The Colored American

Five Ifs from The Colored American, May 1838

  • IF – “God had made all mankind of ONE BLOOD,” then the blood of the slave is as good as that of his master, for all are brethren by “blood;” and the black man has as good a right to enslave the white, as the white has to enslave the black; and hence slavery is a mere triumph of the strong over the weak, and the slaveholder’s sole title is that most precarious of all securities, the RIGHT OF THE STRONGEST.
  • IF – it is a crime to enslave a free man – then continued enslaving is a continued act of crime; for as soon as the master ceases to enslave, the slave ceases to be a slave; and hence actual and immediate emancipation is the only means by which a slaveholder can become free from the SIN of continued enslaving – leaving the redress due to his victim for what is past to be settled by conscience and the law of love, as a distinct consideration.
  • IF – the abolitionists are right in their first position, that SLAVEHOLDING IS SIN, – then they are right in all their other principal doctrines; and all apologies for slaveholders are apologies for sin, whether made by divines or politicians: and the church, in tolerating slavery is in fellowship with transgression; and hence it is the duty of all who desire the increase of holiness, to unite their efforts by all lawful means to purify the sacred ranks from this contamination.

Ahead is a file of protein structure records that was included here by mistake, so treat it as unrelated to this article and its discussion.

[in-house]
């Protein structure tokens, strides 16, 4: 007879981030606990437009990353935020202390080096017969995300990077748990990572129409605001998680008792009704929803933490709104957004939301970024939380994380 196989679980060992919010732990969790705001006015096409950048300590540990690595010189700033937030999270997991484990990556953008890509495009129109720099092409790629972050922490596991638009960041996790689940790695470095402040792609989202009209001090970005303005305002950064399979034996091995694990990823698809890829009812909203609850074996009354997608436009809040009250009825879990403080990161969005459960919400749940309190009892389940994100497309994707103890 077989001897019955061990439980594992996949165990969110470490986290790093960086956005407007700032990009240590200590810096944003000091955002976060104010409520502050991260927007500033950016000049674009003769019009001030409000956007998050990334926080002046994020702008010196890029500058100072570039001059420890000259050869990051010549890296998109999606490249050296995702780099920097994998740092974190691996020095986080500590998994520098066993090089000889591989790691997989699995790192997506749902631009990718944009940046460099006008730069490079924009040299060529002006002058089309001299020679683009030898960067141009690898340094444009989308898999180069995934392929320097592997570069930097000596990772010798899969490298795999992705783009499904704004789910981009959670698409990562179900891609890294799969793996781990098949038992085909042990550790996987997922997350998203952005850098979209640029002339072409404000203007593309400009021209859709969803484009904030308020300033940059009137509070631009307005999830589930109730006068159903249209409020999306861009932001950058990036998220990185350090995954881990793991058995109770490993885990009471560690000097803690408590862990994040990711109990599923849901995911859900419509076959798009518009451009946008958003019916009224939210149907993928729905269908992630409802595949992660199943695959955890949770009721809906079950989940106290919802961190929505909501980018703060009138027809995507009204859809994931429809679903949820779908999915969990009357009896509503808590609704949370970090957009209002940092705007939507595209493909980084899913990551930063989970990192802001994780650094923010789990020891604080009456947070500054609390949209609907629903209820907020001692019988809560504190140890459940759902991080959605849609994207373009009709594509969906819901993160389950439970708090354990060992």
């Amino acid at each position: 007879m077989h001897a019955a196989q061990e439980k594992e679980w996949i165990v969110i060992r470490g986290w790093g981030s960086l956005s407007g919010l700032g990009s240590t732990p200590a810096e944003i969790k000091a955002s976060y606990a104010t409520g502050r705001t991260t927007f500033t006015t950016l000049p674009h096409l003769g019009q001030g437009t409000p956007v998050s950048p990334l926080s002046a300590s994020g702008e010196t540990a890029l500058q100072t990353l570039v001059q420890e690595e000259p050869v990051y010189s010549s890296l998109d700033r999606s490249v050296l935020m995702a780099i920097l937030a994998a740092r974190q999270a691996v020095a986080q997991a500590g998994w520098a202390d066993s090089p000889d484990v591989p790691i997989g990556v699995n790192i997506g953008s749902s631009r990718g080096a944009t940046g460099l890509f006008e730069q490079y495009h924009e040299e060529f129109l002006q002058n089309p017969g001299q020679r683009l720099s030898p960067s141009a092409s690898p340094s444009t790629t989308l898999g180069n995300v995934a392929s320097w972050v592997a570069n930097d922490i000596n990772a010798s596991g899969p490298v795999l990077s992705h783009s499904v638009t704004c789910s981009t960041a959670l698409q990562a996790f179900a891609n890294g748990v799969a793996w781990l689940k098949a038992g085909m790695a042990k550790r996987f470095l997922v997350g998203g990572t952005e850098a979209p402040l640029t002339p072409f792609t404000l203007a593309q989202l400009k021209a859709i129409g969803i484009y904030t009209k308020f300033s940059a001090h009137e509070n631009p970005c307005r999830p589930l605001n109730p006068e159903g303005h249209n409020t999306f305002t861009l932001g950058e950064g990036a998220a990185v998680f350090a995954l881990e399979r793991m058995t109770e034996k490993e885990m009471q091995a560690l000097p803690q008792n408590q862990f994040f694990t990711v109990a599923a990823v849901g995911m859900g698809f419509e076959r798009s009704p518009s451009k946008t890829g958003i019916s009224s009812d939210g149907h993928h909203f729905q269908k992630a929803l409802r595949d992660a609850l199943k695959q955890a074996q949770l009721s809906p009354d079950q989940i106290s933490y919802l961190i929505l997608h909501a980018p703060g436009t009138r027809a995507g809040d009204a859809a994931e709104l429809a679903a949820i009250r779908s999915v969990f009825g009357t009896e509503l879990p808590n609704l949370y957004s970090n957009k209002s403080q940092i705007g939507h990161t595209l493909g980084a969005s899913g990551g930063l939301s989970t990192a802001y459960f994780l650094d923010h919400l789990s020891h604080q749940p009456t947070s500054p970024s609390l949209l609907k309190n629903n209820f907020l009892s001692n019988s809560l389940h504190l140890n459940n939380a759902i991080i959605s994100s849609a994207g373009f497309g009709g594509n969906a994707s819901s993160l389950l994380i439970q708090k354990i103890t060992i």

• IF – the American Anti-Slavery Society is right in its principles – it is also right in its leading measures, as lain down by its constitution, and carried out by its Executive Committee, with such measures of wisdom and integrity as they possess; and hence, those who make real or alleged imperfections, such as are incidental to all human enterprises, an excuse for standing aloof from this, do GREATLY ERR.
  • IF – slavery is not only wrong but injurious to all concerned, and emancipation is not only a duty, but highly beneficial to all parties, then the people of the South are infatuated to cherish the evil and resist the good; and the abolitionists, in using all their ingenuity to cure this infatuation, by truth and argument, “light and love,” are proving themselves the most devoted FRIENDS OF THE SOUTH; and hence, they ought to persevere in well-doing, for as sure as the Lord reigns in Heaven, they shall reap IF THEY FAINT NOT; and hereafter those who are most bitter against them, will be the most grateful for their disinterested kindness, and for their benevolence which no opposition could subdue.

– Genius of Universal Emancipation

Source: The Colored American – 1838-05-03
Collection: African American Newspapers

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